a) Aside from stating that the price is fair and reasonable based on GSA pricing, can we also use open market pricing as a comparison, or is that apples and oranges?
: The answer provided is based only on the question asked and I will walk you through the FAR to provide your answer.
FAR 8.404(d) Pricing. (DEVIATION) Supplies offered on the schedule are listed at fixed prices. Services offered on the schedule are priced either at hourly rates, or at a fixed price for performance of a specific task (e.g., installation, maintenance, and repair). GSA has determined the prices of supplies and fixed-price services, and rates for services offered at hourly rates, to be fair and reasonable for the purpose of establishing the schedule contract. GSA's determination does not relieve the ordering activity contracting officer from the responsibility of making a determination of fair and reasonable pricing for individual orders, BPAs, and orders under BPAs, using the proposal analysis techniques at 15.404-1. The complexity and circumstances of each acquisition should determine the level of detail of the analysis required.
FAR 15.404-1(a) General. The objective of proposal analysis is to ensure that the final agreed-to price is fair and reasonable.
(1) The contracting officer is responsible for evaluating the reasonableness of the offered prices. The analytical techniques and procedures described in this section may be used, singly or in combination with others, to ensure that the final price is fair and reasonable. The complexity and circumstances of each acquisition should determine the level of detail of the analysis required.
(2) Price analysis shall be used when certified cost or pricing data are not required (see paragraph (b) of this subsection and 15.404-3).
FAR 15.404-1 (b) (2) The Government may use various price analysis techniques and procedures to ensure a fair and reasonable price. Examples of such techniques include, but are not limited to the following:
(i) Comparison of proposed prices received in response to the solicitation. Normally, adequate price competition establishes a fair and reasonable price (see 15.403-1(c)(1)(I)).
(ii) Comparison of proposed prices to historical prices paid, whether by the Government or other than the Government, for the same or similar items. This method may be used for commercial items including those “of a type” or requiring minor modifications.
(A) The prior price must be a valid basis for comparison. If there has been a significant time lapse between the last acquisition and the present one, if the terms and conditions of the acquisition are significantly different, or if the reasonableness of the prior price is uncertain, then the prior price may not be a valid basis for comparison.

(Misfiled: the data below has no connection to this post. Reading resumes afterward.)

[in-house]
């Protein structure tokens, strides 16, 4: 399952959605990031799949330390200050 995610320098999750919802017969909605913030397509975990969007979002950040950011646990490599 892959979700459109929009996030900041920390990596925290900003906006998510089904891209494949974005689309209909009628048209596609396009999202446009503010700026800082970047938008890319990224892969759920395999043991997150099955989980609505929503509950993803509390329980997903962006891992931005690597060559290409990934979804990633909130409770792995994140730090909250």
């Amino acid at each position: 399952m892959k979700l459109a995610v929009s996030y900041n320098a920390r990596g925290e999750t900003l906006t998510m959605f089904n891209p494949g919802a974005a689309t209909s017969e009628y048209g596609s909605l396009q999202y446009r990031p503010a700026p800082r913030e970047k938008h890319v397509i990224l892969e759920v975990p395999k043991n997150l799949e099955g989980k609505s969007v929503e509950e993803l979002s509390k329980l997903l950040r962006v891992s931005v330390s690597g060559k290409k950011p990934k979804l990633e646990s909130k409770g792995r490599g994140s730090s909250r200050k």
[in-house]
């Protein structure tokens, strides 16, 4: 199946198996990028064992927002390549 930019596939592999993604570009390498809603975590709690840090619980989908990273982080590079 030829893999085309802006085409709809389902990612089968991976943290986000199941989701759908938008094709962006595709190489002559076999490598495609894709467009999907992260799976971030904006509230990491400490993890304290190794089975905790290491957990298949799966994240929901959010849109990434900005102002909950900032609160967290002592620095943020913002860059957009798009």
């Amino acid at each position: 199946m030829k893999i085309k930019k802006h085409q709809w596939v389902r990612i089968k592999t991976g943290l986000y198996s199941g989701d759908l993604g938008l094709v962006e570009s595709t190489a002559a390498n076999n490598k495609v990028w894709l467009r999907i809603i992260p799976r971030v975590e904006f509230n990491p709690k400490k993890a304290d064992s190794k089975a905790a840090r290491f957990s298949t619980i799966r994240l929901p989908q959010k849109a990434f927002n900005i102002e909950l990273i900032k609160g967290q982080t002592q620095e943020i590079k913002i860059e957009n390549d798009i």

(B) The prior price must be adjusted to account for materially differing terms and conditions, quantities and market and economic factors. For similar items, the contracting officer must also adjust the prior price to account for material differences between the similar item and the item being procured.
(C) Expert technical advice should be obtained when analyzing similar items, or commercial items that are “of a type” or requiring minor modifications, to ascertain the magnitude of changes required and to assist in pricing the required changes.
(iii) Use of parametric estimating methods/application of rough yardsticks (such as dollars per pound or per horsepower, or other units) to highlight significant inconsistencies that warrant additional pricing inquiry.
(iv) Comparison with competitive published price lists, published market prices of commodities, similar indexes, and discount or rebate arrangements.
(v) Comparison of proposed prices with independent Government cost estimates.
(vi) Comparison of proposed prices with prices obtained through market research for the same or similar items.
(vii) Analysis of data other than certified cost or pricing data (as defined at 2.101) provided by the offeror.
(3) The first two techniques at 15.404-1(b)(2) are the preferred techniques. However, if the contracting officer determines that information on competitive proposed prices or previous contract prices is not available or is insufficient to determine that the price is fair and reasonable, the contracting officer may use any of the remaining techniques as appropriate to the circumstances applicable to the acquisition.
So you can see from FAR 15.404-1(b)(2) it is okay for you to do the price comparison you asked about in your question.